He added that poor market sentiment resulted in a very tight IPO market and secondary raisings were also lower following the repair of balance sheets in 2009.

“The Western Australian IPO market was almost exclusively reserved for small exploration floats; i.e. WA’s version of venture capital, as investors have little appetite for the slower lane of the two-speed economy,” Mr Turnbull said.

“Even quality growth companies servicing the mining sector were required to offer stock at keenly priced levels to ensure market support.”

Mr Turnbull said the withdrawal of the Barminco float was symptomatic of the IPO market in 2011.

While the Barminco IPO was the highest-profile casualty of the weak market, it was by no means alone.

Other companies to suffer included Mineral Commodities, which announced ambitious plans to acquire $140 million worth of mineral sands assets in the South West.

It appointed Morgan Stanley as lead manager and Mirabaud Securities as co-manager of the required capital raising, but they were unable to complete the funding.

Another less dramatic example was Draig Resources (formerly C@), which had to slash the price of a $17 million capital raising so that it could complete the purchase of coal tenements in Mongolia.

South Boulder Minerals is another company that has been required to cut the price of a capital raising in order to secure the funds.

Mr Turnbull believes there will be more focus on alternative sources of capital.

 “Due to the current dislocation between financial market sentiment and the strength of Western Australia’s economy, an increasing number of private businesses are seeking capital through alternative means (than banks or public markets) from providers who are able to take a longer term view,” he said. 

“A key theme that continued this year was investment from international strategic investors acquiring or funding local players who otherwise don’t have the capital to fund the significant growth opportunities within their reach.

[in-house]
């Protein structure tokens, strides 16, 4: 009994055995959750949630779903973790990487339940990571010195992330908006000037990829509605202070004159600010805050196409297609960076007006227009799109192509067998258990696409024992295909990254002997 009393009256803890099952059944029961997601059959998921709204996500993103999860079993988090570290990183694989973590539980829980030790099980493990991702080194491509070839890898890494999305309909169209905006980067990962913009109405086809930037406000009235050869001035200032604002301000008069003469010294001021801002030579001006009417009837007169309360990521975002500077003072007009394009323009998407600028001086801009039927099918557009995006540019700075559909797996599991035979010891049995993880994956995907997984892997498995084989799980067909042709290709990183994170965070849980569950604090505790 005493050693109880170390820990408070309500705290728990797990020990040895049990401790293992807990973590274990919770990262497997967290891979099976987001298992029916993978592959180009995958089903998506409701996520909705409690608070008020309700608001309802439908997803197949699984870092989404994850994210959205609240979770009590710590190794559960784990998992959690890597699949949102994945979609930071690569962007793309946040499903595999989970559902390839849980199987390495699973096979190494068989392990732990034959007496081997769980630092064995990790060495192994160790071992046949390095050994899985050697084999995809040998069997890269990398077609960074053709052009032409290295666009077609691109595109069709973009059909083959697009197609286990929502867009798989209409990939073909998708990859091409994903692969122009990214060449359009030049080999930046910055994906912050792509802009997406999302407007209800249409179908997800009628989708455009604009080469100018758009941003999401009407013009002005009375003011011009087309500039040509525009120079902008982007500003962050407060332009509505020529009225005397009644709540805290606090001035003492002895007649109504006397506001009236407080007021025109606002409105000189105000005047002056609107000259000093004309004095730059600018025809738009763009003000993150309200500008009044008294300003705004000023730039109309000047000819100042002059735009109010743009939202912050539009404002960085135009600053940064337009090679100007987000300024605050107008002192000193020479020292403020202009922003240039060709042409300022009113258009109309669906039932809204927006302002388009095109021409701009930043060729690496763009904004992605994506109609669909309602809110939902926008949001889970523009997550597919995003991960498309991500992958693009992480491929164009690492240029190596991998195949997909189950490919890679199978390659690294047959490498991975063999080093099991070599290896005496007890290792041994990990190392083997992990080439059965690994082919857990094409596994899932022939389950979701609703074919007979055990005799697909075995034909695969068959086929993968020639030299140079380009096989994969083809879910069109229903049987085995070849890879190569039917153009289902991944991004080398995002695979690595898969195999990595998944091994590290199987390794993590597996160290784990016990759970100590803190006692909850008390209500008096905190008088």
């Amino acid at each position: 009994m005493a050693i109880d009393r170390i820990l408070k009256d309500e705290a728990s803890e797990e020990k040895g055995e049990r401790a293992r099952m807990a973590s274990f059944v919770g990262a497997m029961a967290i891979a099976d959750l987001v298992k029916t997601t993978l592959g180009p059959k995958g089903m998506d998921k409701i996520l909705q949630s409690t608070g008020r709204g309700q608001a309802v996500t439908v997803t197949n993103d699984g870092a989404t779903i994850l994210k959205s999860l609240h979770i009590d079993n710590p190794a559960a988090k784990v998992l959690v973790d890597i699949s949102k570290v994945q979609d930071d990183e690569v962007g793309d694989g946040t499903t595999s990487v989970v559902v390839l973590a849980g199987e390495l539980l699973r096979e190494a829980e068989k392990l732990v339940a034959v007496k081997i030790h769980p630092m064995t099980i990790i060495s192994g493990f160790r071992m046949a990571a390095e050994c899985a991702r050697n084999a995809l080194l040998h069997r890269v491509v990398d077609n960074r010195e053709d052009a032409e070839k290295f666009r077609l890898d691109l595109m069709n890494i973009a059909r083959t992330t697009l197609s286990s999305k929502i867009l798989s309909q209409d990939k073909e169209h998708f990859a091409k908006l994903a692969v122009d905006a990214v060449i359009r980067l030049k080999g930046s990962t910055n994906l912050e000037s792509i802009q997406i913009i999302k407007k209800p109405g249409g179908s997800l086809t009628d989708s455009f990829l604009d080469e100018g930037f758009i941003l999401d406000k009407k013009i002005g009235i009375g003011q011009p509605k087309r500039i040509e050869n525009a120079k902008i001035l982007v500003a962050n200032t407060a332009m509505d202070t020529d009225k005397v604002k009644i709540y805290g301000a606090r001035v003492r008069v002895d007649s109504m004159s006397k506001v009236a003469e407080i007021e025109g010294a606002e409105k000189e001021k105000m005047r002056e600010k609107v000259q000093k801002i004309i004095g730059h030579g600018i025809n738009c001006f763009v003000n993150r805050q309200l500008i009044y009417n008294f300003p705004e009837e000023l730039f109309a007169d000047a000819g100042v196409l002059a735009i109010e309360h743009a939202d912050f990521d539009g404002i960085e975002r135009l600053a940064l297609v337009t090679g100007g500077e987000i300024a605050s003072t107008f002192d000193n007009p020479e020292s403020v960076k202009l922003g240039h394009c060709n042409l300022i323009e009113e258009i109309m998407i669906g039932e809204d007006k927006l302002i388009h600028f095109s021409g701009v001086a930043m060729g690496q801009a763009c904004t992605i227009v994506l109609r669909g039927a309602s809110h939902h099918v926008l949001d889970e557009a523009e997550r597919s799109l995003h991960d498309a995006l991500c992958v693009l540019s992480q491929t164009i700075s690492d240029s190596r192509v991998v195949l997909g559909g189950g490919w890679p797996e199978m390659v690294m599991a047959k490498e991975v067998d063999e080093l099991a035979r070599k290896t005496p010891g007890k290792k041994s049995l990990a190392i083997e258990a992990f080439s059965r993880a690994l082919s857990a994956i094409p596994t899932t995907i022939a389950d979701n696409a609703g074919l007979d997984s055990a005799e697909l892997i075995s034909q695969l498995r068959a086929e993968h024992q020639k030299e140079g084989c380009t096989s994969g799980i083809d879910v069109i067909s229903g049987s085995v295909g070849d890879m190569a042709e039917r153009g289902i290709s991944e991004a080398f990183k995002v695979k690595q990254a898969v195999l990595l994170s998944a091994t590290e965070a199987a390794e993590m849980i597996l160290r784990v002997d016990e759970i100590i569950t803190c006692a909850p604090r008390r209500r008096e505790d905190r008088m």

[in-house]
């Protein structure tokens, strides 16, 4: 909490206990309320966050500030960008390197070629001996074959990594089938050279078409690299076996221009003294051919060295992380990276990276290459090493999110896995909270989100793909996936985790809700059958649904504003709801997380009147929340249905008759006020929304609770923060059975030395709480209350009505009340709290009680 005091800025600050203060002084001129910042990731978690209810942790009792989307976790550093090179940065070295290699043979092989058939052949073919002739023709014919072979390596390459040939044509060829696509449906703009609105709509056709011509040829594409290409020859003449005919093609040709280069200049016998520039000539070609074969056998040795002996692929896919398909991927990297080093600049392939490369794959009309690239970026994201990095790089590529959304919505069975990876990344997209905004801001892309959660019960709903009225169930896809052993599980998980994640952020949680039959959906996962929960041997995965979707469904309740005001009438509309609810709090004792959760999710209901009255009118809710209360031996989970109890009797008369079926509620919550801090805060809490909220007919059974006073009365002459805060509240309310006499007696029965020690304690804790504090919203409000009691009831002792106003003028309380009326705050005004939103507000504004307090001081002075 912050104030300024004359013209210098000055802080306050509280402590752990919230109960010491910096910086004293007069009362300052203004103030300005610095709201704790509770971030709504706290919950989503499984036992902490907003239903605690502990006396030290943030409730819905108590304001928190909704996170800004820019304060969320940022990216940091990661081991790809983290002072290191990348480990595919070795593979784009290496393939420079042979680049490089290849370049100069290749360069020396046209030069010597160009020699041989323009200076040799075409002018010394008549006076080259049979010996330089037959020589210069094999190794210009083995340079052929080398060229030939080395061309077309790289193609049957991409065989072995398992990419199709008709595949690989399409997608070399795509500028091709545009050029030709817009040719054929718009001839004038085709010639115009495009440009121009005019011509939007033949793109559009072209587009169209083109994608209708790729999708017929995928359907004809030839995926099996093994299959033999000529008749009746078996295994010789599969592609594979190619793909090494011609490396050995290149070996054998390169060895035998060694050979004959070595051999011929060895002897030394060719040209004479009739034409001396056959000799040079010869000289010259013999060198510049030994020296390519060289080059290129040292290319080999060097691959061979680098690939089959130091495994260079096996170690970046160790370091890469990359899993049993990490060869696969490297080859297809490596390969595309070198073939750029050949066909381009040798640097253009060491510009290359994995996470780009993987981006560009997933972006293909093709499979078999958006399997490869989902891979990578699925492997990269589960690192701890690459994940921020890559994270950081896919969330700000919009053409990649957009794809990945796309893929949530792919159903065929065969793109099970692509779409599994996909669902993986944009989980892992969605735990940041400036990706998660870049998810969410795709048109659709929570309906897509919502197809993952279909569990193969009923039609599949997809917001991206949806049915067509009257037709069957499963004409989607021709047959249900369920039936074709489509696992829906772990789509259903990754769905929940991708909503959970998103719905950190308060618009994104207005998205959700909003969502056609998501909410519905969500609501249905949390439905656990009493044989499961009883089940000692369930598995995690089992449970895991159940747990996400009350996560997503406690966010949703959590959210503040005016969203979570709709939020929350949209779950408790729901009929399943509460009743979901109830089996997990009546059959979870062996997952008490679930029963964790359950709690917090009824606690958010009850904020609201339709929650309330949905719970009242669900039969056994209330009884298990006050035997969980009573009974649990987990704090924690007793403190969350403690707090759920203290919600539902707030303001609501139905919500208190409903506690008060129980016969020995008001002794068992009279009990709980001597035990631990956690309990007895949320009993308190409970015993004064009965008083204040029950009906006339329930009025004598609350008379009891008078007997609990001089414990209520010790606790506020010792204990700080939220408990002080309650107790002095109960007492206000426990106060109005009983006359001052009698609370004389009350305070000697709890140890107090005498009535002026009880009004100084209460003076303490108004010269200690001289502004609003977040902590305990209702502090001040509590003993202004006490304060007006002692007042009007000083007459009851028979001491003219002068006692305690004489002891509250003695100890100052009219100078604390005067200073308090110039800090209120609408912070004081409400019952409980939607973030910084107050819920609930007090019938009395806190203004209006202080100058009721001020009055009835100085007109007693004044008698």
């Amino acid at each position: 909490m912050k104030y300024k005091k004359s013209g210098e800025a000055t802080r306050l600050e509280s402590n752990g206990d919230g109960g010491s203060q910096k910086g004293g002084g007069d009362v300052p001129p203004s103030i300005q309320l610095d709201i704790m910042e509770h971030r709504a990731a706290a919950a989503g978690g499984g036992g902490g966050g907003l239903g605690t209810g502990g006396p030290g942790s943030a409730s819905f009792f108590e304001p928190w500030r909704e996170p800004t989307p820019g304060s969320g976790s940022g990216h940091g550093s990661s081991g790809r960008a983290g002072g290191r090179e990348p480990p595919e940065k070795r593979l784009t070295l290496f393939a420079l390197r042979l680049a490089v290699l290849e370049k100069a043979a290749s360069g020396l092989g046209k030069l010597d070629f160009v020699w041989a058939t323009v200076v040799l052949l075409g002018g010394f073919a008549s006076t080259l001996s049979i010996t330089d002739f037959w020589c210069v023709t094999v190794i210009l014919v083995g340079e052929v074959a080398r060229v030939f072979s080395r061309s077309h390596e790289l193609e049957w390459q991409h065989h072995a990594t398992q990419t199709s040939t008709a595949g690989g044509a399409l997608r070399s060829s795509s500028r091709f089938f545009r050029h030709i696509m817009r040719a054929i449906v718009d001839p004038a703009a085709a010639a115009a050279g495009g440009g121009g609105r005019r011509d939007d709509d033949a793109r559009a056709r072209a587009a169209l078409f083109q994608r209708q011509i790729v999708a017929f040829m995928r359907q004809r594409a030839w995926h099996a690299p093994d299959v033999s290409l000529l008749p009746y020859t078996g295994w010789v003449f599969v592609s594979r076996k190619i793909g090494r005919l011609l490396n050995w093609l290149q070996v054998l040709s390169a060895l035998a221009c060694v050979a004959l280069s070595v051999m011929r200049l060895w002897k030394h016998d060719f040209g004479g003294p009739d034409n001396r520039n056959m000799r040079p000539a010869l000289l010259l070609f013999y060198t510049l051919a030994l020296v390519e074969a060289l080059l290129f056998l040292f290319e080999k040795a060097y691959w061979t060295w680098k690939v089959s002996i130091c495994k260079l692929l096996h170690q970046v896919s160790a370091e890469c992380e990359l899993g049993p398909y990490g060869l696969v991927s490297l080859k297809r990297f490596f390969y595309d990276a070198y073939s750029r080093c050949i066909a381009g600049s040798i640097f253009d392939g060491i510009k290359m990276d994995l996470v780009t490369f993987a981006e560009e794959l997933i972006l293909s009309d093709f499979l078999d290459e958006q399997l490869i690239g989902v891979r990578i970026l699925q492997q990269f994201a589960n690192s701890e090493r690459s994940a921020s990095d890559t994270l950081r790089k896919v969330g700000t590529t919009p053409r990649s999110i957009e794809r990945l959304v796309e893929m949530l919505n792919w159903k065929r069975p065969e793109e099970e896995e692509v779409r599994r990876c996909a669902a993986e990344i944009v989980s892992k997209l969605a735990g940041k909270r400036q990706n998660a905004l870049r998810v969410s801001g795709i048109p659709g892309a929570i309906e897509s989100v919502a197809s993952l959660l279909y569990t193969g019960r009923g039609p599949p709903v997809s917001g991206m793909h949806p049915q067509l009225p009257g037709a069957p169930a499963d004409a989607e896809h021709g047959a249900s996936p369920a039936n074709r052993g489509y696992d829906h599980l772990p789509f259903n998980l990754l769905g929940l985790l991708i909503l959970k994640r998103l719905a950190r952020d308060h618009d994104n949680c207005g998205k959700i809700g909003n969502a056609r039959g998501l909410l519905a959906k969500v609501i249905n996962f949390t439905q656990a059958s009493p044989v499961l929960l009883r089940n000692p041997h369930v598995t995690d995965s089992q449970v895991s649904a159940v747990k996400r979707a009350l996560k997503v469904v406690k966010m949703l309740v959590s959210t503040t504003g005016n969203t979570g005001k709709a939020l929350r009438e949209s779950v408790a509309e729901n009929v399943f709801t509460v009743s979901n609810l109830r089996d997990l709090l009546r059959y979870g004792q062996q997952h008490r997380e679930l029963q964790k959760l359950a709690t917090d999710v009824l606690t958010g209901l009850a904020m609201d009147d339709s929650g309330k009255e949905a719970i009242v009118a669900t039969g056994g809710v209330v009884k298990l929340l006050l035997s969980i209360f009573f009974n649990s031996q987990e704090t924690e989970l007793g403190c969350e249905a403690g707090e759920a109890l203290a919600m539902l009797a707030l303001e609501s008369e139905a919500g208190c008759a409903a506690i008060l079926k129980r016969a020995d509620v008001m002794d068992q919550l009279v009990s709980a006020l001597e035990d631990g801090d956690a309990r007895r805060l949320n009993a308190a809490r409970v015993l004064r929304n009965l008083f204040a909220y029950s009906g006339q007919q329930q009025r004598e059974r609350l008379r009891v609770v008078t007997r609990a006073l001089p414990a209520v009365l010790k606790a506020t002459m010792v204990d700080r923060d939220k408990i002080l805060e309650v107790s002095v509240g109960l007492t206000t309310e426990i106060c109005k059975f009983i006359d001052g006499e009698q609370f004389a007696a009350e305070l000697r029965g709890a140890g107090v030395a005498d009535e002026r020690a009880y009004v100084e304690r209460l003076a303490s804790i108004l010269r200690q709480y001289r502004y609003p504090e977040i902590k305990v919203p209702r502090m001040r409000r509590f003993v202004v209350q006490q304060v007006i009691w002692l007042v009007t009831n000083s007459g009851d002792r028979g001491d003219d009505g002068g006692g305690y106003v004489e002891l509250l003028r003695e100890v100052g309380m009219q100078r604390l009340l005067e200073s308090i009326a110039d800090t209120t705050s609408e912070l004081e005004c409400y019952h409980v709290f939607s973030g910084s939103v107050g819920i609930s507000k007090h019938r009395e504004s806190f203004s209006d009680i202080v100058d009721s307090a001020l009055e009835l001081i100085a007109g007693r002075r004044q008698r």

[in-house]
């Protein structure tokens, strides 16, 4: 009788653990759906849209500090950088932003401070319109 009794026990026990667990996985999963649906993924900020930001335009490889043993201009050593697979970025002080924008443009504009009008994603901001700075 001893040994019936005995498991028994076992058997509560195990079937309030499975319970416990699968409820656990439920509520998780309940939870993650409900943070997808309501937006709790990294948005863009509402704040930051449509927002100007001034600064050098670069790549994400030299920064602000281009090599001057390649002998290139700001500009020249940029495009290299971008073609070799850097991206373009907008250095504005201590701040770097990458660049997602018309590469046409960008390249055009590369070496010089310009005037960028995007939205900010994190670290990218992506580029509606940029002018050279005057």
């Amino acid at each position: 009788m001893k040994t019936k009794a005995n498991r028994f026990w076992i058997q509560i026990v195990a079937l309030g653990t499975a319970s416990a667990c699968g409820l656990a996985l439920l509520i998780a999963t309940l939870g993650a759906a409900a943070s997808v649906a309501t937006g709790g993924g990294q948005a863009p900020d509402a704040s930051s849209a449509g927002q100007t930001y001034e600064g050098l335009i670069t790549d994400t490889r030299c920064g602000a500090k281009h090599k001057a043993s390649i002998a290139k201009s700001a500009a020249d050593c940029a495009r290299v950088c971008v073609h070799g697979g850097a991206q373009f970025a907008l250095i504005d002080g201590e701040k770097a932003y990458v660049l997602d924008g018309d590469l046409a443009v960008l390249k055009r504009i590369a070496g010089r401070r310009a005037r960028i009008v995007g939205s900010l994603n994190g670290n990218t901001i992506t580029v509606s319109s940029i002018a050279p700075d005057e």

“Such deals provide an international player with a beachhead and smaller local companies with balance sheet confidence to pursue (at times risky) growth. 

“This is particularly noticeable in the oil and gas services industry where established players in the declining North Sea market are looking to Perth as the ‘next Aberdeen’ and funding the smaller independent players in WA.”

Mergers & Acquisitions (WA) director Jeff Roberts said the European debt problems and associated share market volatility affected the volume of transactions his firm was able to complete.  

However, he has noticed signs of a significant uptick in activity levels.

“Most notably we have strong interest from some overseas companies that are keen to make acquisitions in Australia, and we do anticipate completing a couple of deals in 2012 with these buyers,” Mr Roberts said.

“Many businesses in WA exposed to the resources sector are growing strongly and these are the types of business we find in very strong demand, not only from international buyers, but also from local listed companies and private equity firms as well.”